By the autumn of 2013, the initiative was sufficiently developed to be piloted in two Schools that had been identified by the senior management for participation. The pilot was in two phases and focused on finalising the core digital literacies, informing the development of the implementation plan and identifying resource requirements for the roll out. The final list of 38 core and further digital literacies was approved in February 2014 with minor changes approved in July 2014 (Appendix 1), of which 29 are core literacies and 9 are further literacies.

Development of the initiative

The initiative was developed in two main ways – policy development and implementation, and the design and development of the DLF website.

Policy development and implementation

The policy development took place within a strategic environment of increasing awareness of the technological changes in the HE environment and the implications of these for teaching and research (Friesen, Gourlay, and Oliver 2013; Haythornthwaite 2013). In particular, the University Strategic Plan 2012–2015 (University of Brighton 2012) stated a commitment to ‘digital transformation’. Several initiatives and policies relating to IT infrastructure and blended learning were created.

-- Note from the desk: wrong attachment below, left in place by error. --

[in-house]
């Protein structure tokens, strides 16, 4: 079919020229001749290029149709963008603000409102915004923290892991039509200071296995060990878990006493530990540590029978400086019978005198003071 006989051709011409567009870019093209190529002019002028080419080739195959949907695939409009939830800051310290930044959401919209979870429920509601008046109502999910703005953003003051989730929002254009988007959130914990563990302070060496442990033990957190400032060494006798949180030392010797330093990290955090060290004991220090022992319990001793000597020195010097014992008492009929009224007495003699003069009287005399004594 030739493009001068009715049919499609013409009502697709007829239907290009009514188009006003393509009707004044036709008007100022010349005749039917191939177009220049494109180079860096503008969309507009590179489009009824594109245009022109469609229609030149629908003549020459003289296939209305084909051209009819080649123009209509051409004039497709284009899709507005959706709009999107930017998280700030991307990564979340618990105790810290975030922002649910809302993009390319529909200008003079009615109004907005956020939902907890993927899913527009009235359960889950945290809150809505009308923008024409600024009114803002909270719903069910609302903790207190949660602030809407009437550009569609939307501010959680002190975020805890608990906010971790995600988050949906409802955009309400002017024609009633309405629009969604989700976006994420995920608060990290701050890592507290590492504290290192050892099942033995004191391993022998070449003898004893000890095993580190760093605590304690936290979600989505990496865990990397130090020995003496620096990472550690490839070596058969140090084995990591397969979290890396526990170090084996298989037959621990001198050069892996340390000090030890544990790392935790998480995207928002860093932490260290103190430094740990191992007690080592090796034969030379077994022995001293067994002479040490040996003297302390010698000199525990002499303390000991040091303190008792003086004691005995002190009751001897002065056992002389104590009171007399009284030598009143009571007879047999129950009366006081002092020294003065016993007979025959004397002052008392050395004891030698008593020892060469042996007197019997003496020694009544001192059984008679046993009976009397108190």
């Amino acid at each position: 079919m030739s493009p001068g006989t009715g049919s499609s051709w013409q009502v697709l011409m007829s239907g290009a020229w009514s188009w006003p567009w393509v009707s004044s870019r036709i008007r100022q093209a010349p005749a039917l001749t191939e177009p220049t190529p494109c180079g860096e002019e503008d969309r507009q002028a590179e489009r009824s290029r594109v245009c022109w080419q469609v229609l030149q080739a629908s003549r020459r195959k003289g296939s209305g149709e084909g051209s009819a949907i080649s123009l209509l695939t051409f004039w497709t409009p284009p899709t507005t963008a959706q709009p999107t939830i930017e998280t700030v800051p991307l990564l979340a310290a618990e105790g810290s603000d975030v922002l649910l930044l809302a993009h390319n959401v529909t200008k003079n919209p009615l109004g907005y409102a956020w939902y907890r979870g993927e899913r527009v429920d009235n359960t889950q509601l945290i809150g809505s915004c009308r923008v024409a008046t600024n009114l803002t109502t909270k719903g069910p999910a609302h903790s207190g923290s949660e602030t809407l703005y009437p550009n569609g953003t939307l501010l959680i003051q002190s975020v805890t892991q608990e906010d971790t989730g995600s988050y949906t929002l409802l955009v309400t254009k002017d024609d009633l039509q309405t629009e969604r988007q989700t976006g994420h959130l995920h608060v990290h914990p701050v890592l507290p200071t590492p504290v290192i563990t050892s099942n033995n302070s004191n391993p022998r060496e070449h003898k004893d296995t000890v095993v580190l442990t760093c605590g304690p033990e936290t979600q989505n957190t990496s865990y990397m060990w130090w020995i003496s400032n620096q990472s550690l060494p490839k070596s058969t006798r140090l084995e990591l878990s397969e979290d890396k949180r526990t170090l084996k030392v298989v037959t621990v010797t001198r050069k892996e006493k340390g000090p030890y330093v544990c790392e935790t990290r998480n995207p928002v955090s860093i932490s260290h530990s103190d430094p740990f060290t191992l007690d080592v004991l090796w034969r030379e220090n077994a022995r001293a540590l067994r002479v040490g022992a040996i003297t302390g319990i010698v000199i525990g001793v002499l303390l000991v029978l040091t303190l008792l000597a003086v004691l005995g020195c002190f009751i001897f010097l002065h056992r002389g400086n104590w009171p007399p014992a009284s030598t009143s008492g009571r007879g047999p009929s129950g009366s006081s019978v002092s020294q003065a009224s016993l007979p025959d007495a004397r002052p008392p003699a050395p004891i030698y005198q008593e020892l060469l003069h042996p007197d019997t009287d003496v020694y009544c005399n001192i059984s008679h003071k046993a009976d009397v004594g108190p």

The digital literacies policy was developed by a Steering Group led by the CLT in co-ordination with the senior management from IS. One of the strengths of the Steering Group was that its membership was drawn from different services at a senior level, which meant that the policy was well supported as it went through the committee process. Brown (2013) identifies this approach of cross-team working at the middle management level as being more successful than either top-down or bottom-up approaches in instigating institutional change in technology practice. The staged approach to the policy approval over several months meant that it was considered several times at the committee level and allowed a secure basis for support.